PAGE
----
After completing the required manual check of the hand luggage, the police officers determined that the luggage did not contain any explosive material. However, the 49-year old passenger loosely transported several cosmetic articles in her hand luggage. The cosmetic articles were not packed in a transparent plastic bag, as required by EU and international regulations, and also exceeded the permitted allowance for liquids. As a solution, the officers suggested that the passenger store a roll-on deodorant item in her check-in luggage instead of her carry-on luggage – to remain within the allowance for liquids. Alternatively, she could voluntarily decide not to transport the deodorant and dispose of it on site.
The usual security theater, so far, including the usual farcically broad definition of “liquid.”
The U.S. passenger reacted angrily towards these suggestions and became increasingly uncooperative. She began to insult the Federal Police officers, by calling them, among other names, “fucking bastards” and “fucking German Nazi police”, as witnesses can confirm.
The expected response from a victim of said security theater. If they aren’t saying it out loud, they’re thinking it.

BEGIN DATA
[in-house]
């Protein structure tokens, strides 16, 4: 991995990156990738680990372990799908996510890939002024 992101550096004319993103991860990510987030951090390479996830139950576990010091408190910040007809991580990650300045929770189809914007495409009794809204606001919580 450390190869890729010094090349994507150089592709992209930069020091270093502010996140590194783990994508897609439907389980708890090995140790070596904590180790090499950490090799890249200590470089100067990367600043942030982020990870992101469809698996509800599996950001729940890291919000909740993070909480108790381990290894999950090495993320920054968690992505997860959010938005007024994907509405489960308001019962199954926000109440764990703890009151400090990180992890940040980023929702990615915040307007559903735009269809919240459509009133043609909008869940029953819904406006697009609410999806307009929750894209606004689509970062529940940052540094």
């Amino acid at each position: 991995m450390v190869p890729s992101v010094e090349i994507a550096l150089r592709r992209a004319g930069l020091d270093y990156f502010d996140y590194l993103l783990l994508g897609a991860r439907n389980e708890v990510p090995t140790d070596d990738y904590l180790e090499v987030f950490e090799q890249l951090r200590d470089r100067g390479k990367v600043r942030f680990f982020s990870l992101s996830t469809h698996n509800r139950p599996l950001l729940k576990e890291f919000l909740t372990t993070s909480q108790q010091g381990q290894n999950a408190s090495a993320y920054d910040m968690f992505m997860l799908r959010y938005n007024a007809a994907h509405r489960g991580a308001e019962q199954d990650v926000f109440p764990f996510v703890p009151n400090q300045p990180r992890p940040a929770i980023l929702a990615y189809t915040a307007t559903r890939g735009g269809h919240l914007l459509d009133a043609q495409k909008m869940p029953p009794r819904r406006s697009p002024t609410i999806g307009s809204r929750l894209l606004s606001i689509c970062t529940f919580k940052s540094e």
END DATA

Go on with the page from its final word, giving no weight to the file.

She was then brought to the police office, where the local State Police started a preliminary investigation on suspicion of defamation.
That’s different. In America, contempt of cop is usually called something else, like “disorderly conduct” or “resisting arrest.”
She had to make a deposit of $260 for the anticipated costs of the legal proceedings, as determined by the responsible public prosecutor. After payment of the deposit, the passenger was told that she could continue on her trip to Istanbul, Turkey.
So she wasn’t jailed for calling a cop names. I assume the cop is proud of his restraint and forbearance.
Subsequently, the U.S. traveler claims on her Twitter channel and via an Internet blog to have been robbed by the police in Frankfurt.
How dare she! That wasn’t robbery! That was extortion.
She also continues to insult the Federal Police officers and the security staff as “bully” and “thugs in uniform”, among other things. These insults have also become evidence in the preliminary investigations.
That was the official police press release, by the way. USA Today explains why Germans are touchy enough about the word “Nazi” to respond with governmental force, but it doesn’t note the irony of thin-skinned authoritarians using their authority to punish people who call them a certain kind of authoritarian.
Via Adam Steinbaugh.
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